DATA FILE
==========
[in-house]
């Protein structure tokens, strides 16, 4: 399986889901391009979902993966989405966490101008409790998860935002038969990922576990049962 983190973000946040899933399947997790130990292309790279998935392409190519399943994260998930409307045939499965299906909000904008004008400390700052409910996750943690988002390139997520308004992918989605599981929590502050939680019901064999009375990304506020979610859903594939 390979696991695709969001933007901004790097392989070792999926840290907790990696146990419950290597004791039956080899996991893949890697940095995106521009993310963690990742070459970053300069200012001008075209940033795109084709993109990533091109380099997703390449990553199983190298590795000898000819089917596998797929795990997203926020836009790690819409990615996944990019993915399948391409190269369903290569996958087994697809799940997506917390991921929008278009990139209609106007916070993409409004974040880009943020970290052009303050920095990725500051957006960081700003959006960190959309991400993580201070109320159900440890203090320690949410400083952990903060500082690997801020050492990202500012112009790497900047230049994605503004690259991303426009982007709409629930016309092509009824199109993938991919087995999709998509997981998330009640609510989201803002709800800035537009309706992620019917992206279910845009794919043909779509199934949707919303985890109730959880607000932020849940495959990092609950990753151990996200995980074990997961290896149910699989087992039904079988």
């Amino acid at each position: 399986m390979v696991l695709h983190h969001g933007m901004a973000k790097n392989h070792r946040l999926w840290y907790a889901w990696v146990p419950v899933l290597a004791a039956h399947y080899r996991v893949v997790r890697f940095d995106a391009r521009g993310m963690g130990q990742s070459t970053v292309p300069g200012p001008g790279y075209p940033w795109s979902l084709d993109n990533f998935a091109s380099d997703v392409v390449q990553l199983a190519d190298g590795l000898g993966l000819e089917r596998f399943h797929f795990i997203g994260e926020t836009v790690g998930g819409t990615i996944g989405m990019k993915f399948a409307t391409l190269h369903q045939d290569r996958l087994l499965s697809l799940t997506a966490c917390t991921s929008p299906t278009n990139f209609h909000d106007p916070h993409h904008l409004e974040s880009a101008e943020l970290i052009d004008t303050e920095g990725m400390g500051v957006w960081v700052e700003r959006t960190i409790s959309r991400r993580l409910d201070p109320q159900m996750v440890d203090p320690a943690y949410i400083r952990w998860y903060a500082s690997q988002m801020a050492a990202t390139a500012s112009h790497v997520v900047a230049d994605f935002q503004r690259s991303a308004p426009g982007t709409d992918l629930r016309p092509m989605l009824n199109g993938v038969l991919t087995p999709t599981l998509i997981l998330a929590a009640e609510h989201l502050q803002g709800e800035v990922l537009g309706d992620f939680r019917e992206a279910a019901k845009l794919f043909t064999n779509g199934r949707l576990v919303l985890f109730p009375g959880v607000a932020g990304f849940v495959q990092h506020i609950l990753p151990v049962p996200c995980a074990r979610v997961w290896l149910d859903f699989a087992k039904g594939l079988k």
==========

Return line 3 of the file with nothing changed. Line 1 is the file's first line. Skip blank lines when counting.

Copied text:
């Amino acid at each position: 399986m390979v696991l695709h983190h969001g933007m901004a973000k790097n392989h070792r946040l999926w840290y907790a889901w990696v146990p419950v899933l290597a004791a039956h399947y080899r996991v893949v997790r890697f940095d995106a391009r521009g993310m963690g130990q990742s070459t970053v292309p300069g200012p001008g790279y075209p940033w795109s979902l084709d993109n990533f998935a091109s380099d997703v392409v390449q990553l199983a190519d190298g590795l000898g993966l000819e089917r596998f399943h797929f795990i997203g994260e926020t836009v790690g998930g819409t990615i996944g989405m990019k993915f399948a409307t391409l190269h369903q045939d290569r996958l087994l499965s697809l799940t997506a966490c917390t991921s929008p299906t278009n990139f209609h909000d106007p916070h993409h904008l409004e974040s880009a101008e943020l970290i052009d004008t303050e920095g990725m400390g500051v957006w960081v700052e700003r959006t960190i409790s959309r991400r993580l409910d201070p109320q159900m996750v440890d203090p320690a943690y949410i400083r952990w998860y903060a500082s690997q988002m801020a050492a990202t390139a500012s112009h790497v997520v900047a230049d994605f935002q503004r690259s991303a308004p426009g982007t709409d992918l629930r016309p092509m989605l009824n199109g993938v038969l991919t087995p999709t599981l998509i997981l998330a929590a009640e609510h989201l502050q803002g709800e800035v990922l537009g309706d992620f939680r019917e992206a279910a019901k845009l794919f043909t064999n779509g199934r949707l576990v919303l985890f109730p009375g959880v607000a932020g990304f849940v495959q990092h506020i609950l990753p151990v049962p996200c995980a074990r979610v997961w290896l149910d859903f699989a087992k039904g594939l079988k």